Turning a Corner in Uzbekistan?
Andrew Anderson, together with the Front Line Defenders Protection Coordinator for Europe & Central Asia, Masha Chitchenkova, visited Uzbekistan in March 2019.
“The prison wardens used to ask me why I was smiling, was I pleased with my sentence? I asked them if smiling was against prison regulations.”
Dilmurod Sayid served nine years of a twelve and a half year sentence in one of the harshest penal colonies in Uzbelistan before his release in February 2018. His wife and six year old daughter died in a car crash whilst travelling to visit him in prison in 2009. Dilmurod suffers from tuberculosis as a result of his stay in prison. It is truly humbling and inspiring to meet him, see that the spirit still burns brightly, and that he is determined to continue his work for human rights.
Andrew Anderson meeting with Dilmurod Sayid.
I met with Dilmurod in his apartment in Tashkent together with Akzam Turgunov, who also spent nine years in prison for his human rights work. They point out that, although a number of human rights defenders have been released from prison since Shavkat Mirziyoyev became President in December 2016, many people remain unjustly imprisoned in poor conditions. They have decided to try and set up a new organization to work for the rights of prisoners and have submitted registration documents.
Akzam Turgunov showing documents to Andrew Anderson.
Many human rights defenders recognise that apart from their release the changes so far in Uzbekistan have been largely cosmetic. The man at the top has changed, but the same people are in power, and the judiciary is under political control. They know that they risk returning to jail in a new clampdown, they point out where the security agents park when they regularly demonstrate that they are still under surveillance, but yet they persist in their peaceful work for human rights and seek to involve a new generation in the struggle.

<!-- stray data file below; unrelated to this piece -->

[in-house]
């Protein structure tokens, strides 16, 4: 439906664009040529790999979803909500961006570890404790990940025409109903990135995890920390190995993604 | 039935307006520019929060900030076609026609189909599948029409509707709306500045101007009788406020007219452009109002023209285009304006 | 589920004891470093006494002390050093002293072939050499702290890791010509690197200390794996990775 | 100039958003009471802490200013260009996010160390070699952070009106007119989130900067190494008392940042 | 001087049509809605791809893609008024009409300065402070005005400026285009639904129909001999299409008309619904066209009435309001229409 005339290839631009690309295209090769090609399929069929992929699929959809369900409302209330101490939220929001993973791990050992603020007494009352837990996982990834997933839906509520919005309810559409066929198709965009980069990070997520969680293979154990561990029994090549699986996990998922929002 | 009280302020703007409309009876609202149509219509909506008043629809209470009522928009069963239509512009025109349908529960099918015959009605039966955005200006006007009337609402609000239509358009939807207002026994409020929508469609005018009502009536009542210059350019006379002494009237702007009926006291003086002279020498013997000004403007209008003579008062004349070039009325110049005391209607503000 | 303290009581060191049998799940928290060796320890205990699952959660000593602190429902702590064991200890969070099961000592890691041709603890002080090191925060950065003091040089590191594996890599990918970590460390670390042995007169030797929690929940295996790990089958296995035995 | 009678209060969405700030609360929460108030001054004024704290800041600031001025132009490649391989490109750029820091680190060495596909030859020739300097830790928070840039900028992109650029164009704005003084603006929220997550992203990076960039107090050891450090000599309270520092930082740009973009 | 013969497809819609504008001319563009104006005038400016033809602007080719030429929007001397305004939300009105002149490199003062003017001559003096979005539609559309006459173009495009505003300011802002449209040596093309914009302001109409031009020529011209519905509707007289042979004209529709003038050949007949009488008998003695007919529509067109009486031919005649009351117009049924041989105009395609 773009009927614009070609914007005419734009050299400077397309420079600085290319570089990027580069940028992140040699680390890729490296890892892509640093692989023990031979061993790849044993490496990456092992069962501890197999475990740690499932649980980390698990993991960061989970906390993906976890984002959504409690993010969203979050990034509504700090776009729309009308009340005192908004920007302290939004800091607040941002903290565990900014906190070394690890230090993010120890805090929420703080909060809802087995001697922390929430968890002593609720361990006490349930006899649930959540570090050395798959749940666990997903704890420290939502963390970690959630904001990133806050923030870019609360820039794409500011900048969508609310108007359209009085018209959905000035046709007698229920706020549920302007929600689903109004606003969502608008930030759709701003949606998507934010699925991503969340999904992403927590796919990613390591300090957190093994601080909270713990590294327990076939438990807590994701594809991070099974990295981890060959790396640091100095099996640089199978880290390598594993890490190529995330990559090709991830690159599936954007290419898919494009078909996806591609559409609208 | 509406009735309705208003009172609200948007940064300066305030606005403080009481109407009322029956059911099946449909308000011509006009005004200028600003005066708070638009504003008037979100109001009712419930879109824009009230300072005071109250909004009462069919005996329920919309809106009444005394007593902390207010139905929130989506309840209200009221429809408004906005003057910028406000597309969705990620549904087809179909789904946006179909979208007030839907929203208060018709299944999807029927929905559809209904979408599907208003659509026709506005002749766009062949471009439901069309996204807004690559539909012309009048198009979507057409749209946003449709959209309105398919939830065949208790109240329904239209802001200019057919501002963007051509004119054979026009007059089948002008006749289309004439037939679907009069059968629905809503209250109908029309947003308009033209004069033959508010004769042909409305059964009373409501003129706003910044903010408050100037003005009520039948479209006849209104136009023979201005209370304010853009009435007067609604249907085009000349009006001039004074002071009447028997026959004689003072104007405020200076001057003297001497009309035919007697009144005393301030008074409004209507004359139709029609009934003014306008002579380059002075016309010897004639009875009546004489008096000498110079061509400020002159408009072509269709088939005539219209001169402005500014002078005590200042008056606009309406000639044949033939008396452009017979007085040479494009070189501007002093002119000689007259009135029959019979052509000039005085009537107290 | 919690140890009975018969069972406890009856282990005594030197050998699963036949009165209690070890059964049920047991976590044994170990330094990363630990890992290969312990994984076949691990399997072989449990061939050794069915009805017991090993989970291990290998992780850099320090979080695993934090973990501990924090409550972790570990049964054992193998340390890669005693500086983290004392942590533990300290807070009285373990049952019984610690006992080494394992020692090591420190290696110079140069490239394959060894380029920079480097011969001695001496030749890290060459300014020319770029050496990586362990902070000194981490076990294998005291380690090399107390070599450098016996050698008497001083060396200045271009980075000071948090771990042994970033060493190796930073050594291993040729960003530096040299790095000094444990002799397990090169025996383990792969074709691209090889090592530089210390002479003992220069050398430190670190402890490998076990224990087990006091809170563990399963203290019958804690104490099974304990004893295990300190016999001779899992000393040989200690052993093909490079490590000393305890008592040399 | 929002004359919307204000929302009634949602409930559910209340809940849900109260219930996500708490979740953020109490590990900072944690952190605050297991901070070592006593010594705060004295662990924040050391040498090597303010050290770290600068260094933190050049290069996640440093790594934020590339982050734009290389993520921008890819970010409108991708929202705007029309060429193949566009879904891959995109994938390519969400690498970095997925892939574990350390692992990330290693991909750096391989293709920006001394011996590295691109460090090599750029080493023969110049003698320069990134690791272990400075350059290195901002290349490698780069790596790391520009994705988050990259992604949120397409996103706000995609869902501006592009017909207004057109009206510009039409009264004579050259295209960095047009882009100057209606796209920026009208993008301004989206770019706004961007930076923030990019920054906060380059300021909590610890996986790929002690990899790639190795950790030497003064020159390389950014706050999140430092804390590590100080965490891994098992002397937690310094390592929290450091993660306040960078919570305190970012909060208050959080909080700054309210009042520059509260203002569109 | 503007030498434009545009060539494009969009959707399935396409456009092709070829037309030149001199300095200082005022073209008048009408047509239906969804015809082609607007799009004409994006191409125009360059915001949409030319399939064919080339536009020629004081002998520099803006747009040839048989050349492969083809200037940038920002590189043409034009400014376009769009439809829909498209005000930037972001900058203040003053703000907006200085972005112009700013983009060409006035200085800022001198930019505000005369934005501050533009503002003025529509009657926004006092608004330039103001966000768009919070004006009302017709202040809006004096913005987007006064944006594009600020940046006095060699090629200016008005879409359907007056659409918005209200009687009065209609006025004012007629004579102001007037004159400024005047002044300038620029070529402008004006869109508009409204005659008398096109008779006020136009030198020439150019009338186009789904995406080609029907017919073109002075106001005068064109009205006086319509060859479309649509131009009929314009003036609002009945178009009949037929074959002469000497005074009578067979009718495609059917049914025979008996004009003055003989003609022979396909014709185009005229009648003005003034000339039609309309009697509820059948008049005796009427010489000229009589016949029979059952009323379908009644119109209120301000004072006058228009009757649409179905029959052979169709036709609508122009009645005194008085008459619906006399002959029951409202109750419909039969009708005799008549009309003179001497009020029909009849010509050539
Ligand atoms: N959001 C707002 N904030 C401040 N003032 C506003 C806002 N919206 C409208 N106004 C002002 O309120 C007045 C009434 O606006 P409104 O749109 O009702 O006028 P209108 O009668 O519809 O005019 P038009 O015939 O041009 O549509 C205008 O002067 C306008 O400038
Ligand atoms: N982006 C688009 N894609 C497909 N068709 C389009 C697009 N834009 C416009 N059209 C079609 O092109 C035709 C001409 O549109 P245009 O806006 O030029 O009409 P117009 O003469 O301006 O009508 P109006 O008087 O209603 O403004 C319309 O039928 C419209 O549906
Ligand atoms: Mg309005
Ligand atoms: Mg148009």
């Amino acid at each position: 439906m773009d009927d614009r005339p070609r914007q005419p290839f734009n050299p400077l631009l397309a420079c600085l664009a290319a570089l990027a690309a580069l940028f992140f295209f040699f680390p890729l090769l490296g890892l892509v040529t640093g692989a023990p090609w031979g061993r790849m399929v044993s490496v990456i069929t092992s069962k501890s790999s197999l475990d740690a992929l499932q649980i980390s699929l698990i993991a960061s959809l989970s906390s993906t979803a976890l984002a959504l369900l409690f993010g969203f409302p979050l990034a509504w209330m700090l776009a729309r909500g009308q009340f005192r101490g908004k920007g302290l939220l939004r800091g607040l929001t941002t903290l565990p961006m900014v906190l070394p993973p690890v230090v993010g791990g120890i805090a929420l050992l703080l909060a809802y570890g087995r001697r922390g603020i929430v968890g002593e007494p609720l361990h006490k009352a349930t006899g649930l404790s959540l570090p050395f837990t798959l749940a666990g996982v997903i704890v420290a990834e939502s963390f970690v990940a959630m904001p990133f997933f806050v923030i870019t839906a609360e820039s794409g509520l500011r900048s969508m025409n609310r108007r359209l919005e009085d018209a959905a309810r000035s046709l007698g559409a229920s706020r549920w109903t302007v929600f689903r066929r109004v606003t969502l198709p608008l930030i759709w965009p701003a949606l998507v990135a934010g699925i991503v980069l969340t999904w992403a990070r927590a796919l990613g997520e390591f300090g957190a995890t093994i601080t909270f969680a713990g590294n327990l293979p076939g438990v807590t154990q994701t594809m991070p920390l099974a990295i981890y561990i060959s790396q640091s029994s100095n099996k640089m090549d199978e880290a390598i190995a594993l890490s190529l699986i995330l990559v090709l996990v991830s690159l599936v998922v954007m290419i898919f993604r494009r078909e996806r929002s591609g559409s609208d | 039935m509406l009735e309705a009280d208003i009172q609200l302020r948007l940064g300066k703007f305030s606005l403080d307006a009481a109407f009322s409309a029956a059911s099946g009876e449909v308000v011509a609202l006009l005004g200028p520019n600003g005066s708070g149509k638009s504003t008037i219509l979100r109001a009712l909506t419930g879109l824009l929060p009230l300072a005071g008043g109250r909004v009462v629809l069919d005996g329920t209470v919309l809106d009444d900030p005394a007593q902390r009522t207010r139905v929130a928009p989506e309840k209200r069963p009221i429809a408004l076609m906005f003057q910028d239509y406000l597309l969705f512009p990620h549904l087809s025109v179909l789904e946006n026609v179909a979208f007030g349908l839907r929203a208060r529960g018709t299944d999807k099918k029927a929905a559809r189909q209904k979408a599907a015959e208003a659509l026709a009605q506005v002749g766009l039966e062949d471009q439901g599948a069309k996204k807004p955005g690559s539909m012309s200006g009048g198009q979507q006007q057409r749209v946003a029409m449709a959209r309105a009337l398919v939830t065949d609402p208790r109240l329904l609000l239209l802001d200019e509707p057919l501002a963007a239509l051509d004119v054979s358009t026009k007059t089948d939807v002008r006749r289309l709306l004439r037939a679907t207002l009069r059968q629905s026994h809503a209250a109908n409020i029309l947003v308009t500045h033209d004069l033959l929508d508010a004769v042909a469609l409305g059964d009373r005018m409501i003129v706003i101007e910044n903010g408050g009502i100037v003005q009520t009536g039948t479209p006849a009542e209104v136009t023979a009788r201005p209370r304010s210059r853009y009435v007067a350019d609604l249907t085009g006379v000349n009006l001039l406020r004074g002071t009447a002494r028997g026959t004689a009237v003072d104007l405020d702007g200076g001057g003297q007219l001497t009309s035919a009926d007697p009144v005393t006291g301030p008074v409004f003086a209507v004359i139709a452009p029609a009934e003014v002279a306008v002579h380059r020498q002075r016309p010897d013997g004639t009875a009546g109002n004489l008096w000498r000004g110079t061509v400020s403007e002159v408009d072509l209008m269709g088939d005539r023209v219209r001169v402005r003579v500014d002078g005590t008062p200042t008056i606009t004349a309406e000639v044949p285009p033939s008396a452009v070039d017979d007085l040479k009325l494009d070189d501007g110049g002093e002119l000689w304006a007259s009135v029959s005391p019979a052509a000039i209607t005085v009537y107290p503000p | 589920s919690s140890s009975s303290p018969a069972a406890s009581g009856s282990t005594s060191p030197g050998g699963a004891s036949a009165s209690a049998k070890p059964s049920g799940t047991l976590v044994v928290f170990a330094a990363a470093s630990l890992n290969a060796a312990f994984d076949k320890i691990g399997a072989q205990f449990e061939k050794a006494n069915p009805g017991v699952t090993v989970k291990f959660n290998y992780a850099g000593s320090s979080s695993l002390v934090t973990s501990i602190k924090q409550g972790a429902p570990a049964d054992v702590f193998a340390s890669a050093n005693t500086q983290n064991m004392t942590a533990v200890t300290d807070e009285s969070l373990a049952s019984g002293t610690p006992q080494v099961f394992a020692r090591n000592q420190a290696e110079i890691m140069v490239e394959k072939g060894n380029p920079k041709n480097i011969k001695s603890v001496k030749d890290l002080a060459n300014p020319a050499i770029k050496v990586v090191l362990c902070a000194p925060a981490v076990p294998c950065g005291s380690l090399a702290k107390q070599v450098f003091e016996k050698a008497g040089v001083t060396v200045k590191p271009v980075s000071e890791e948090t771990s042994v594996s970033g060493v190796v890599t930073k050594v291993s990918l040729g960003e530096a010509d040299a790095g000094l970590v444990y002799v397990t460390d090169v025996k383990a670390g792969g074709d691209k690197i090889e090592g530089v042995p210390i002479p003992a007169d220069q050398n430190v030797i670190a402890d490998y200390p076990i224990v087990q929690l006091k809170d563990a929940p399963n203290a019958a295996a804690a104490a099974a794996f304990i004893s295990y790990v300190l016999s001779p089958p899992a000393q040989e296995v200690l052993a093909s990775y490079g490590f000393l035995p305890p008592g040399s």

Earlier we had met with Azam Farmonov in Djizak who was released in 2017 after serving eleven and a half years of his sentence. He is also involved in the initiative with Dilmurod and Akzam as he explained over lunch of traditional Uzbek samsa, the steamed lamb dumplings he insisted were best in Djizak.
All the human rights defenders we met with were seeking to make advances in the more liberal climate that has followed President Mirziyoyev coming to power. We met with women human rights defenders who were cautiously optimistic about a bill currently in the parliament that would criminalise domestic violence. Some are working also to provide support for victims through refuges and others are seeking to promote more awareness and empowerment. Some were cautiously optimistic, but all recognised that the risk of a return to repression remained.
It was a particular pleasure to meet with Ahmadjan Madmarov at his home in Margilan in the Fergana valley. Ahmadjan has been supporting the families of prisoners, writing letters appealing for visiting rights, accompanying family members travelling for prison visits, throughout the brutal Karimov regime. Three of his sons were imprisoned and two of his nephews. He was told they would be released if he stopped his human rights work. He visited his sons in prison and they said he should continue, who else would help the prisoner’s families they said.
Ahmadjan believes that if he had not received the 2006 Front Line Defenders Award he would have been imprisoned as well. As he served us tea and home-grown apricots he said that it was only that international recognition which had enabled him to continue. Two of his sons and one nephew have now been released, his eldest son Abdullah was released in April 2018 after 19 years in prison, but he explained how the prison authorities had fabricated an excuse to keep his other son in prison on an extended sentence.
Ahmadjon Madmarov holding picture of him with the FLD Award from 2006.
The absence of any independent judicial review of such arbitrary abuses of power is a reminder of how fragile the current situation is for human rights defenders in Uzbekistan. And yet their integrity, humanity and determination gives hope for a better future.